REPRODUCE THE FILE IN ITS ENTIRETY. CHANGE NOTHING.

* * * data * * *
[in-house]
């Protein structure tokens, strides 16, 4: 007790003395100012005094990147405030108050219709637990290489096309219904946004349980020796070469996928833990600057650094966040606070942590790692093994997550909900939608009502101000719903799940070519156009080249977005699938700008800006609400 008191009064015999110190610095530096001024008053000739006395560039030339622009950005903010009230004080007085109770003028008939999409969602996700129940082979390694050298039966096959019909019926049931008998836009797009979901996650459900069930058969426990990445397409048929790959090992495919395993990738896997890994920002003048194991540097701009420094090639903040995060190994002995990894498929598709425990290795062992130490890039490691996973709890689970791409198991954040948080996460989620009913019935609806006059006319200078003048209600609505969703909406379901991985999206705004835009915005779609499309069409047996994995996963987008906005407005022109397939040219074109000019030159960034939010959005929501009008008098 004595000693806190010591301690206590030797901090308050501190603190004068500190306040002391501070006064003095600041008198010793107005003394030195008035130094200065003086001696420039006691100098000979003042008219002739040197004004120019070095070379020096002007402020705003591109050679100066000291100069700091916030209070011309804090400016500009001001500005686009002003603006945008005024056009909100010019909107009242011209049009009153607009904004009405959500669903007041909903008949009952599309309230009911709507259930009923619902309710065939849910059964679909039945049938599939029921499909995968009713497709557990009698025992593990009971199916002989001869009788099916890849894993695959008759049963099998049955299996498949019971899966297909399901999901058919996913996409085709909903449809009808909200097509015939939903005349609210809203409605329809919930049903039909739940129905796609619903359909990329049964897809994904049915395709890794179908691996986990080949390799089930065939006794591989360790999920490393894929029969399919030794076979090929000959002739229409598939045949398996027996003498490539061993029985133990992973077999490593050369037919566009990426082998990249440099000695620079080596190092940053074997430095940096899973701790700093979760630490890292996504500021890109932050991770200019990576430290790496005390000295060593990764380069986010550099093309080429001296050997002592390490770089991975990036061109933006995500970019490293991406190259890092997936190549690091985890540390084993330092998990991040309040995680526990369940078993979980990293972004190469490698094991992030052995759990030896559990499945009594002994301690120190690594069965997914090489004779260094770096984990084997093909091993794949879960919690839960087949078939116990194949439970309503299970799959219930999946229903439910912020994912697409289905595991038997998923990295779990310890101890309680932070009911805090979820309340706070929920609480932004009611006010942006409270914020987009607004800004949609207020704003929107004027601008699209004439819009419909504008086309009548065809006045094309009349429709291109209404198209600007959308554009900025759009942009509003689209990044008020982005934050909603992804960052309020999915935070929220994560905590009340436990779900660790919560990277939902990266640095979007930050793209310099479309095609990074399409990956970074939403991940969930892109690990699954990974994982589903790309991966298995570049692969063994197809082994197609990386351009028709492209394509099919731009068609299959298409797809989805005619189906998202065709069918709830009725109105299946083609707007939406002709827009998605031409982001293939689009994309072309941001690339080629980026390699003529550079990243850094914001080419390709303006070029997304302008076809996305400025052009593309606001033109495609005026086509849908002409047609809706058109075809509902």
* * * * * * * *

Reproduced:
[in-house]
């Protein structure tokens, strides 16, 4: 007790003395100012005094990147405030108050219709637990290489096309219904946004349980020796070469996928833990600057650094966040606070942590790692093994997550909900939608009502101000719903799940070519156009080249977005699938700008800006609400 008191009064015999110190610095530096001024008053000739006395560039030339622009950005903010009230004080007085109770003028008939999409969602996700129940082979390694050298039966096959019909019926049931008998836009797009979901996650459900069930058969426990990445397409048929790959090992495919395993990738896997890994920002003048194991540097701009420094090639903040995060190994002995990894498929598709425990290795062992130490890039490691996973709890689970791409198991954040948080996460989620009913019935609806006059006319200078003048209600609505969703909406379901991985999206705004835009915005779609499309069409047996994995996963987008906005407005022109397939040219074109000019030159960034939010959005929501009008008098 004595000693806190010591301690206590030797901090308050501190603190004068500190306040002391501070006064003095600041008198010793107005003394030195008035130094200065003086001696420039006691100098000979003042008219002739040197004004120019070095070379020096002007402020705003591109050679100066000291100069700091916030209070011309804090400016500009001001500005686009002003603006945008005024056009909100010019909107009242011209049009009153607009904004009405959500669903007041909903008949009952599309309230009911709507259930009923619902309710065939849910059964679909039945049938599939029921499909995968009713497709557990009698025992593990009971199916002989001869009788099916890849894993695959008759049963099998049955299996498949019971899966297909399901999901058919996913996409085709909903449809009808909200097509015939939903005349609210809203409605329809919930049903039909739940129905796609619903359909990329049964897809994904049915395709890794179908691996986990080949390799089930065939006794591989360790999920490393894929029969399919030794076979090929000959002739229409598939045949398996027996003498490539061993029985133990992973077999490593050369037919566009990426082998990249440099000695620079080596190092940053074997430095940096899973701790700093979760630490890292996504500021890109932050991770200019990576430290790496005390000295060593990764380069986010550099093309080429001296050997002592390490770089991975990036061109933006995500970019490293991406190259890092997936190549690091985890540390084993330092998990991040309040995680526990369940078993979980990293972004190469490698094991992030052995759990030896559990499945009594002994301690120190690594069965997914090489004779260094770096984990084997093909091993794949879960919690839960087949078939116990194949439970309503299970799959219930999946229903439910912020994912697409289905595991038997998923990295779990310890101890309680932070009911805090979820309340706070929920609480932004009611006010942006409270914020987009607004800004949609207020704003929107004027601008699209004439819009419909504008086309009548065809006045094309009349429709291109209404198209600007959308554009900025759009942009509003689209990044008020982005934050909603992804960052309020999915935070929220994560905590009340436990779900660790919560990277939902990266640095979007930050793209310099479309095609990074399409990956970074939403991940969930892109690990699954990974994982589903790309991966298995570049692969063994197809082994197609990386351009028709492209394509099919731009068609299959298409797809989805005619189906998202065709069918709830009725109105299946083609707007939406002709827009998605031409982001293939689009994309072309941001690339080629980026390699003529550079990243850094914001080419390709303006070029997304302008076809996305400025052009593309606001033109495609005026086509849908002409047609809706058109075809509902």